The country now has a total of 415 classified caves, which the government is required to preserve and ensure their sustainable use.
This developed as the Department of Environment and Natural Resources (DENR) has classified an additional 51 caves to guide communities on their responsible management. Prior to this, 354 caves had already been classified by the agency according to their characteristics.
“As with other natural resources, caves are natural treasures that we need to protect for the enjoyment of future generations, because they are important wildlife habitats and possess significant geological, cultural, historical and archaeological values,” DENR Secretary Ramon J.P. Paje said in DENR Memorandum Circular No. 2015-08.
“This circular will guide the DENR, particularly the Biodiversity Management Bureau (BMB), and other concerned agencies and offices, including local government units on how to use our caves and cave resources appropriately,” he added.
The memo circular was pursuant to Republic Act No. 9072, also known as the National Caves and Cave Resources Management and Protection Act. The law tasks the DENR to formulate, develop and implement a cave management program to conserve and protect the country’s cave resources.
Seven caves were categorized as Class I for their delicate and fragile geological formations and threatened species. These include the Nical Cave in Dasol, Pangasinan; the Sung Wan and Kaping Caves in Tayabas City, Quezon; and the Burial Cave in Caraga, Davao Oriental.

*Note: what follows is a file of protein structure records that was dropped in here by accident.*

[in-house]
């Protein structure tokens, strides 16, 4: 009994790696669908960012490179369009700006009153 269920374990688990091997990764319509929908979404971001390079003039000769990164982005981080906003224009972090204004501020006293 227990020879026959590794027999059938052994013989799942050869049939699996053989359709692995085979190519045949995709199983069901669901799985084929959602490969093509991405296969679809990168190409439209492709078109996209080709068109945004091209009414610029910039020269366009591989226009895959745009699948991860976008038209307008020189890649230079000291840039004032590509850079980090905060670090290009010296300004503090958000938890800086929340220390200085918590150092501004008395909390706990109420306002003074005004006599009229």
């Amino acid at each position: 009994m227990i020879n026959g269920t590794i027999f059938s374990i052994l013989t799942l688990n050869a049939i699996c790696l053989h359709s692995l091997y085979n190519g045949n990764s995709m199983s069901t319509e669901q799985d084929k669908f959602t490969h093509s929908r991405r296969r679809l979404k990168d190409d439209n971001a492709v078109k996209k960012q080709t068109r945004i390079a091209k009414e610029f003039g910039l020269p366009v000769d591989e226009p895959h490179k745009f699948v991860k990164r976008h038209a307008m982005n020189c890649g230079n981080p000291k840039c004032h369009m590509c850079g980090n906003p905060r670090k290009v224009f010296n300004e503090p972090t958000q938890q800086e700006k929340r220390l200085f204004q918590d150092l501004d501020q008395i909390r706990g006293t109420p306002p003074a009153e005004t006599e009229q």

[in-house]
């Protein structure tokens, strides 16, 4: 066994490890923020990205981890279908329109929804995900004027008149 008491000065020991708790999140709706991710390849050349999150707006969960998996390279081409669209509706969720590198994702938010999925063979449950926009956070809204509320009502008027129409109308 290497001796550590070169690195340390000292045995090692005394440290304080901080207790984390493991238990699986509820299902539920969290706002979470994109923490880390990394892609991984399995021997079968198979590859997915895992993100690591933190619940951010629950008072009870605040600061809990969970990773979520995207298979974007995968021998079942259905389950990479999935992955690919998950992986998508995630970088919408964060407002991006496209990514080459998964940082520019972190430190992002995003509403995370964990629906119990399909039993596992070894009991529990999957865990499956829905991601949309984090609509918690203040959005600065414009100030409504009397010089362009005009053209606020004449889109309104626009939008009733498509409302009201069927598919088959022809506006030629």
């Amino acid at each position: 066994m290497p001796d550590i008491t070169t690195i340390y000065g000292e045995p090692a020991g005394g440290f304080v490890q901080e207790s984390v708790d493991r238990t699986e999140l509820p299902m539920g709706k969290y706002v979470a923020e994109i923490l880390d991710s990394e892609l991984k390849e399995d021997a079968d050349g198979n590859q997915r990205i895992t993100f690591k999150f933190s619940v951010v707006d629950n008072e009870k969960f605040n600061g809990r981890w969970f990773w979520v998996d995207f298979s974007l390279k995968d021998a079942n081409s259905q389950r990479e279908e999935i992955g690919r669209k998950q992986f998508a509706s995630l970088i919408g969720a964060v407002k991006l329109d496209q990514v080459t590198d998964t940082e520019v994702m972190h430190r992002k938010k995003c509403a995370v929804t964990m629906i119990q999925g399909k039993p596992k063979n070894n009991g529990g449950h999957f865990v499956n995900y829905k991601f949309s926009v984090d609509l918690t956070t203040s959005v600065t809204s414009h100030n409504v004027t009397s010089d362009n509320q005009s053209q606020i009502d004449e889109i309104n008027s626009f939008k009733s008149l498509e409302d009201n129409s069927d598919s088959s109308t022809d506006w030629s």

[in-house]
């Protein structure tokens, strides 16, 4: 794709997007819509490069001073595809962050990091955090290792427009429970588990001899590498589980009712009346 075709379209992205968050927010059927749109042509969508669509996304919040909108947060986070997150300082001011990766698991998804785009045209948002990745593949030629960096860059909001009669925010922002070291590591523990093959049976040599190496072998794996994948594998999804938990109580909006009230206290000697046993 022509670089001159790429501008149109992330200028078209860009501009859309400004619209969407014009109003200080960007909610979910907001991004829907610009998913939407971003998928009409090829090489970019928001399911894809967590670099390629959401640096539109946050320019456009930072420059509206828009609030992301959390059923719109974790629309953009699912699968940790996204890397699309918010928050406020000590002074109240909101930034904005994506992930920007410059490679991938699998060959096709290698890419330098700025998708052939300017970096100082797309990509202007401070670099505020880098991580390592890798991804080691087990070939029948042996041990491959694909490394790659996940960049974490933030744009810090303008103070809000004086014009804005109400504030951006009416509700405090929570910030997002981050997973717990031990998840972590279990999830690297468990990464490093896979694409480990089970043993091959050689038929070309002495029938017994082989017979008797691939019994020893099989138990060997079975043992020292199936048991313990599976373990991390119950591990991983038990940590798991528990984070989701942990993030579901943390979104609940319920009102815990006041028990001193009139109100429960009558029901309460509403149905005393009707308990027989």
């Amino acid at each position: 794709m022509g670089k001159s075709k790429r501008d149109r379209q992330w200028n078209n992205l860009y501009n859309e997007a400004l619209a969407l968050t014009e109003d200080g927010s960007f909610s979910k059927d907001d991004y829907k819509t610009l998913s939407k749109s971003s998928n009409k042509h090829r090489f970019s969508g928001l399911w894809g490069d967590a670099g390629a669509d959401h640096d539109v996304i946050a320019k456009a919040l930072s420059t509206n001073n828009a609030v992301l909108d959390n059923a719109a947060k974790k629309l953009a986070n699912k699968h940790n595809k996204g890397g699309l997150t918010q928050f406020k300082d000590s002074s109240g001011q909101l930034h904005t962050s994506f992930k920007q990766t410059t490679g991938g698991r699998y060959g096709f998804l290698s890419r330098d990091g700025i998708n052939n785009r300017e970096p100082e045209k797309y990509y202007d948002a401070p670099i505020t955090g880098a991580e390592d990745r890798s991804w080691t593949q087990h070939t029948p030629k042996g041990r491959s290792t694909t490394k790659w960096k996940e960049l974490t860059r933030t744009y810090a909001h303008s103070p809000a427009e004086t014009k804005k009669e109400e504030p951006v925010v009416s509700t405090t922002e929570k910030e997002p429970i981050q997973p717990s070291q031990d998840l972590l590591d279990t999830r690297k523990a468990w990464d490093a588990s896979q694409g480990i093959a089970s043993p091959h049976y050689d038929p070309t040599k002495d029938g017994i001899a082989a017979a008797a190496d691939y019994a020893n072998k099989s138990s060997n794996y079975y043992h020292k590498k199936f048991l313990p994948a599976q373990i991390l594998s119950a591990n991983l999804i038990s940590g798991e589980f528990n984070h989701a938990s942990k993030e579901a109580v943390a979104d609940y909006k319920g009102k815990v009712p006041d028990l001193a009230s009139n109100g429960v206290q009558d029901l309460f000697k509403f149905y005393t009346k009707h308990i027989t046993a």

Class I caves are limited to mapping, photography, educational and scientific purposes, and are closed for ecotourism activities.
The memo circular categorized 36 Class II caves. These have sections with hazardous conditions and high quality ecosystems that are highly sensitive to human activities, making it necessary to close these sections either seasonally or permanently except for experienced cavers and guided tours or visits.
Class II caves include the Capilan Bat Cave in Sultan Kudara, Licup Cave in Samal Island, Davao, and Guano Cave in Bangui, Ilocos Norte.
Class III caves have no known threatened species within them or significant archaeological, geological, natural history, cultural and historical values. Such caves are open to inexperienced yet guided visitors. They may also open to guano extractors and birds’ nest collectors, if any.
Eight caves were categorized as Class III, which include Balite Cave in Samal Island, and six Punta Diwata Caves in Carmen City, Agusan del Norte.
The distribution of the newly classified caves are as follows: six in the Ilocos region (Region I); nine in CALABARZON Region (Region 4A); 19 in the Davao region (Region 11); three in South Central Mindanao (Region 12); 14 in the Caraga Region (Region 13).
With the classification, BMB personnel in the respective DENR field offices will coordinate with the Protected Area Management Board, concerned local government unit or land owner in the preparation and implementation of a management plan on related activities within the caves.(DENR Strategic Communication and Initiatives Service)